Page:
The French Fork
Despite being named “The French Fork” this beard style originates in the Middle East. The Persians commonly wore their beard split and curled at the ends. Arabic fashion and facial hair trends eventually became intertwined with Greek fashion after borders opened up between the 8th and 10th centuries following the weakening of the Byzantine Empire, this allowed for the trade of goods, fashion, culture and religion. The forked beard had its time in the limelight in Italy during the Renaissance of the 1400s. The forked beard had already been worn by Scandinavian and Viking men historically.
The beard is named after the two-pronged utensil that gained popularity in France in the 1530s. After the Italian Renaissance, this beard style lost popularity but reappeared again on the faces of German nobility during the 1800s and once again spread in popularity.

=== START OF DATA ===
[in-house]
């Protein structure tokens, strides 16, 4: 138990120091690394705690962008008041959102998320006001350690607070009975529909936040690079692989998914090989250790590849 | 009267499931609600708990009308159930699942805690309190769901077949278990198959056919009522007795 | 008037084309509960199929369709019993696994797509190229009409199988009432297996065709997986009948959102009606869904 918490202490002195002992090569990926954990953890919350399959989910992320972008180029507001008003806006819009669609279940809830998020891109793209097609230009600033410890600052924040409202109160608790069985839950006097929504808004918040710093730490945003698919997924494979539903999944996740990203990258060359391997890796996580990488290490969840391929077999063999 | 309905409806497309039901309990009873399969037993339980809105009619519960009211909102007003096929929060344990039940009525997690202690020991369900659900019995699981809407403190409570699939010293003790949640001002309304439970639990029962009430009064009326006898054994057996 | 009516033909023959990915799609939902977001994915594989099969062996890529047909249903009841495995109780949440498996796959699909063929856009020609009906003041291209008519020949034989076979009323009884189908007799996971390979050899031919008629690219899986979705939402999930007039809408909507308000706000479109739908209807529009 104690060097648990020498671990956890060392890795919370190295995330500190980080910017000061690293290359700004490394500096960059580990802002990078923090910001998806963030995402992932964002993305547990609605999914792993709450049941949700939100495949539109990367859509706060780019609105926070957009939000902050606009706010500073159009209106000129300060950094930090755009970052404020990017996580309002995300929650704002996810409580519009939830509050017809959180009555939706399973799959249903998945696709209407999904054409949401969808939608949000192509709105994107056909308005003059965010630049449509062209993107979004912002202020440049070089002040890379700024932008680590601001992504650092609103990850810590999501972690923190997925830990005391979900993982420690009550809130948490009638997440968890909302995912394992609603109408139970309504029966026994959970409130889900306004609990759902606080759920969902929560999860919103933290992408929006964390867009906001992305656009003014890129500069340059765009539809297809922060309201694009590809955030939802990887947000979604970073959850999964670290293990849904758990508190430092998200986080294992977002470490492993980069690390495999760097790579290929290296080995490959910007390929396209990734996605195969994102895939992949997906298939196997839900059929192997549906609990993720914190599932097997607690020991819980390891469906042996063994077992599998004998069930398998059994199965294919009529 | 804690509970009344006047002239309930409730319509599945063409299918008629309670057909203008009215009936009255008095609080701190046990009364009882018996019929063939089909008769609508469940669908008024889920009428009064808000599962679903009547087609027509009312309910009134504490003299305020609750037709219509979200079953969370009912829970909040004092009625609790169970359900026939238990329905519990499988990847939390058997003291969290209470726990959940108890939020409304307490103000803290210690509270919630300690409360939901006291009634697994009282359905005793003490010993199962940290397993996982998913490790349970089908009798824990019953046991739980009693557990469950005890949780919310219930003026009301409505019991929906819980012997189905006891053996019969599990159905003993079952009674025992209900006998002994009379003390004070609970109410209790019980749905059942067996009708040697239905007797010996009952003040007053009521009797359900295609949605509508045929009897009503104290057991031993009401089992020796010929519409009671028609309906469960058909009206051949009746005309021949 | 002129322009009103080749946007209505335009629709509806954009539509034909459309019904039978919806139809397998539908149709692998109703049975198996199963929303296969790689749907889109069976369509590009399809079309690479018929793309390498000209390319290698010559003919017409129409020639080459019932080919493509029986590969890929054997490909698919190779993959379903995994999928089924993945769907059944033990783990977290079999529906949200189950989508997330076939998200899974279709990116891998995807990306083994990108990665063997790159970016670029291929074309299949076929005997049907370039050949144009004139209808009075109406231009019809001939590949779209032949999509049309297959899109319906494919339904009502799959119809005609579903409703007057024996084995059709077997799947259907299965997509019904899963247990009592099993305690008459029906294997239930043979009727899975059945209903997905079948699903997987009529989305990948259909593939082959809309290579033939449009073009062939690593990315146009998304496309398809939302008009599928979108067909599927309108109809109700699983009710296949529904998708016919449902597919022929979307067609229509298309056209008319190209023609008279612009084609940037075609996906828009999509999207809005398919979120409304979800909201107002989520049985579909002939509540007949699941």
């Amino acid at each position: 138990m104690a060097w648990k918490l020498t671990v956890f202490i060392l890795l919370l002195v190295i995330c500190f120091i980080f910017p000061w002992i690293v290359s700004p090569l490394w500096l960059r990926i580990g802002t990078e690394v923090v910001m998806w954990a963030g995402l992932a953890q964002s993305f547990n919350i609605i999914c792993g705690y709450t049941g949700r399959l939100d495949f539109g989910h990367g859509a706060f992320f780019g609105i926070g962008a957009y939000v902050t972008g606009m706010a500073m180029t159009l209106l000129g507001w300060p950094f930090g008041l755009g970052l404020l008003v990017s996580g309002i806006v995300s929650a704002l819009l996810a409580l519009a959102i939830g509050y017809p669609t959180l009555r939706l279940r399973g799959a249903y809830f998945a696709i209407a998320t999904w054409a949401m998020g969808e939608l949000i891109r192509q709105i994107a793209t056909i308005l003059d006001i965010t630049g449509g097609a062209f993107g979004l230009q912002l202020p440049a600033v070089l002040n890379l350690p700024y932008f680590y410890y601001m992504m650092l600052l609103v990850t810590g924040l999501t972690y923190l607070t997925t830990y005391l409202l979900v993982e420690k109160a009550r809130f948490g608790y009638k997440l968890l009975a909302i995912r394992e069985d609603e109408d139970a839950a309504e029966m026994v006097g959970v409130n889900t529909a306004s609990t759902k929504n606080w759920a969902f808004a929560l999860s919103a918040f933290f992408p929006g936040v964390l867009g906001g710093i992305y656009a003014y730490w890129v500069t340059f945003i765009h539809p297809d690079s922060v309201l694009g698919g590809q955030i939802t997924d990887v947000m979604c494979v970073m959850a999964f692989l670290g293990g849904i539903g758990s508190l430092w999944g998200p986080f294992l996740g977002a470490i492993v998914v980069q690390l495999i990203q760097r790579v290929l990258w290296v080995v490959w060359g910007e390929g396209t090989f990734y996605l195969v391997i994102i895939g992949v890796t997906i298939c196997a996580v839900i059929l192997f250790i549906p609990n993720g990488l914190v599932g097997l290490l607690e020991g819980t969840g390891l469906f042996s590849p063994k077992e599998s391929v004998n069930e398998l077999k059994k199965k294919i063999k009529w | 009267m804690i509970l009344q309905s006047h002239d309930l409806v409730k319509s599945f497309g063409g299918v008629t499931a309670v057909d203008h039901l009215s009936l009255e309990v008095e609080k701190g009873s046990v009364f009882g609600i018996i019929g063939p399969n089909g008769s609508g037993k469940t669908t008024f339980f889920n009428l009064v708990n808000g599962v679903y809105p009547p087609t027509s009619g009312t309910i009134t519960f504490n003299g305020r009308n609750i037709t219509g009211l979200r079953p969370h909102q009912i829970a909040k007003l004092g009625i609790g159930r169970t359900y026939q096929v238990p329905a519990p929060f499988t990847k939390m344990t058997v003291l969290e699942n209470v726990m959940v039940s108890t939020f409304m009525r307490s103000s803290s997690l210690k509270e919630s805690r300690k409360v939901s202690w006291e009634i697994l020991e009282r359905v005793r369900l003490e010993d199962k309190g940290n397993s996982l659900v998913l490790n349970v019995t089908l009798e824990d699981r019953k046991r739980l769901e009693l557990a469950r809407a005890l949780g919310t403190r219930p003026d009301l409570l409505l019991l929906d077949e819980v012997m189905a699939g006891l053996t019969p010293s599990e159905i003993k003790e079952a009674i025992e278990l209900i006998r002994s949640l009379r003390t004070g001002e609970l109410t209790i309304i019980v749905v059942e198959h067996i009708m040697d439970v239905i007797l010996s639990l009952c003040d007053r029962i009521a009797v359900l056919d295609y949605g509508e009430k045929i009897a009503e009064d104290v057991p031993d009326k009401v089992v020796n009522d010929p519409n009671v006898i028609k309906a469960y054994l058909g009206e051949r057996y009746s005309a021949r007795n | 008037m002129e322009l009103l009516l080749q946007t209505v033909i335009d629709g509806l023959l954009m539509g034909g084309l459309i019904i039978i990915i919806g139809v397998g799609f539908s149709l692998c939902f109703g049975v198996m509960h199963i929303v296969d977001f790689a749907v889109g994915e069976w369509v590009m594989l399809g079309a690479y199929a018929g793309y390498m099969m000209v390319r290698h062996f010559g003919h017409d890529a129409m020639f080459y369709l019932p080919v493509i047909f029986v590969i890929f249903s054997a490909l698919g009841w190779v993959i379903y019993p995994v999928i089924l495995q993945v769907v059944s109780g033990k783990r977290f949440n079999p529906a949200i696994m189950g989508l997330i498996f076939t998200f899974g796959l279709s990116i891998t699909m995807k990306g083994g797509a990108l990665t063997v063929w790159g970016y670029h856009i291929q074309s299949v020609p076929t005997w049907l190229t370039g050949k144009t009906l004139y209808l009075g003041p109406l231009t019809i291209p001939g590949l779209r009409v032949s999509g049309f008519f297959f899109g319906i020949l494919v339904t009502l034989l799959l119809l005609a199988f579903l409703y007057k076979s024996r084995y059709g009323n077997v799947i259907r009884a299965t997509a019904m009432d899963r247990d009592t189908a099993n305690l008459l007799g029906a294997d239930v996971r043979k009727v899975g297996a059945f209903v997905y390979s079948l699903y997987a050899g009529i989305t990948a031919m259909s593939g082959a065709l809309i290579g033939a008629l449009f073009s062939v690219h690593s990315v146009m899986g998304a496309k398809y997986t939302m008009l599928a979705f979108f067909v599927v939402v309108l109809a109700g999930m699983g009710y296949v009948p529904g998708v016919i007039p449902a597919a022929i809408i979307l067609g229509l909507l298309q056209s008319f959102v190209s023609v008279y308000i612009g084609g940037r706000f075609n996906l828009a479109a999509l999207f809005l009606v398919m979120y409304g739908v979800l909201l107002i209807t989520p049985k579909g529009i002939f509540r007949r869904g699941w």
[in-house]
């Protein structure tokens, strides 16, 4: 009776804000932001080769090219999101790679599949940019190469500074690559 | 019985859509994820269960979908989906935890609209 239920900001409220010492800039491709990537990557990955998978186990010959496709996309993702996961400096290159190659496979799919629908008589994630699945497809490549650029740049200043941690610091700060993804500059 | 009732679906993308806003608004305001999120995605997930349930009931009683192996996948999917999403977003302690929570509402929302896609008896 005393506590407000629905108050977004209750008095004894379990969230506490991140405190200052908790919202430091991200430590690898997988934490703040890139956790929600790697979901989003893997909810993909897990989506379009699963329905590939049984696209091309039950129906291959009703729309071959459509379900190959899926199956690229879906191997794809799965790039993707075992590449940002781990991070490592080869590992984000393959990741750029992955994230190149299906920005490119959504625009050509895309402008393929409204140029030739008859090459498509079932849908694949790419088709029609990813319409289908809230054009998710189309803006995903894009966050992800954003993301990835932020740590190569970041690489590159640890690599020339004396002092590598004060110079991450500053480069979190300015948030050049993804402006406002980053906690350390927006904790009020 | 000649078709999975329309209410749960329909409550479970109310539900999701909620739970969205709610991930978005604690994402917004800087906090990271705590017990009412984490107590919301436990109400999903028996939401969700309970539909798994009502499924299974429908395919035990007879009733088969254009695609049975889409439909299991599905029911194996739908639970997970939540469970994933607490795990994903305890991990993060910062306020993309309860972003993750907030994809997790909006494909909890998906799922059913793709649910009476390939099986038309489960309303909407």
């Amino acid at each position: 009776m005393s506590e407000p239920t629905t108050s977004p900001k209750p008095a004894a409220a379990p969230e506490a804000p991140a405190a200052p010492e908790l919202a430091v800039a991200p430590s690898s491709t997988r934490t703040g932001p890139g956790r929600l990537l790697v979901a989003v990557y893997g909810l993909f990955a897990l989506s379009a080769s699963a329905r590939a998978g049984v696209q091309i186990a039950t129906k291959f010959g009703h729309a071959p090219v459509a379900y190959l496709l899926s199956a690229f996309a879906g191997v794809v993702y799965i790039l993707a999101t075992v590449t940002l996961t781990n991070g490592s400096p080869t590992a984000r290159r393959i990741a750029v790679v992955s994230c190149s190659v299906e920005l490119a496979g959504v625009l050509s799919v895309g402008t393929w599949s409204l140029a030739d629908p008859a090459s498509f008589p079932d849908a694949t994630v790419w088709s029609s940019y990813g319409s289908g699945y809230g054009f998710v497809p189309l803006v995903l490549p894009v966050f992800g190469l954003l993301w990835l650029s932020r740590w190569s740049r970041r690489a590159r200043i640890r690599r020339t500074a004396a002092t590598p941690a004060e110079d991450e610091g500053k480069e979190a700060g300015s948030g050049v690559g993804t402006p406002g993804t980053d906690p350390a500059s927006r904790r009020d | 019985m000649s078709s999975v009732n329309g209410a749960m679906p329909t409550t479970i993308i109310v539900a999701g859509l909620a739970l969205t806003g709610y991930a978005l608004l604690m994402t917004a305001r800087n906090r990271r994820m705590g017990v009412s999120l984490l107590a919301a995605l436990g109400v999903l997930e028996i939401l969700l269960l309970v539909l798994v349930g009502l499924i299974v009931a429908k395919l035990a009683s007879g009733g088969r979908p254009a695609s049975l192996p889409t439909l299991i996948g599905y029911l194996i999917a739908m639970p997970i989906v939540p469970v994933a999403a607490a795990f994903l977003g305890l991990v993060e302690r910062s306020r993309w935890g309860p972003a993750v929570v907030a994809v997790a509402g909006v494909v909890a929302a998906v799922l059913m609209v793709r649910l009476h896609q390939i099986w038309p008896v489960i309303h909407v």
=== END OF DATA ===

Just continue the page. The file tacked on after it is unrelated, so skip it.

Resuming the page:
Gordon H. Cook – 1875 (West Oxford Township)
Gordon H. Cook was one of Oxford’s pioneers and prominent men. Born in 1832, he farmed on Lot 9, Concession 1 West Oxford Township. He first served on County Council in 1869, as Deputy Reeve, and would hold the position of Reeve for West Oxford Township, for a number of terms, over the next ten years. Mr. Cook would be elected Warden in 1875.
Following his municipal political career, he would serve as license inspector for South Oxford for twenty-six years (1876-1903). He was also connected with the Ingersoll, North and West Oxford Agricultural Society. The Woodstock Sentinel-Review declared him as “a man of sterling integrity and fine personality, [who] enjoyed the esteem of a very wide circle of acquaintances in both North and South Oxford (W-SR, FP March 8, 1907). He would pass away on March 8, 1907.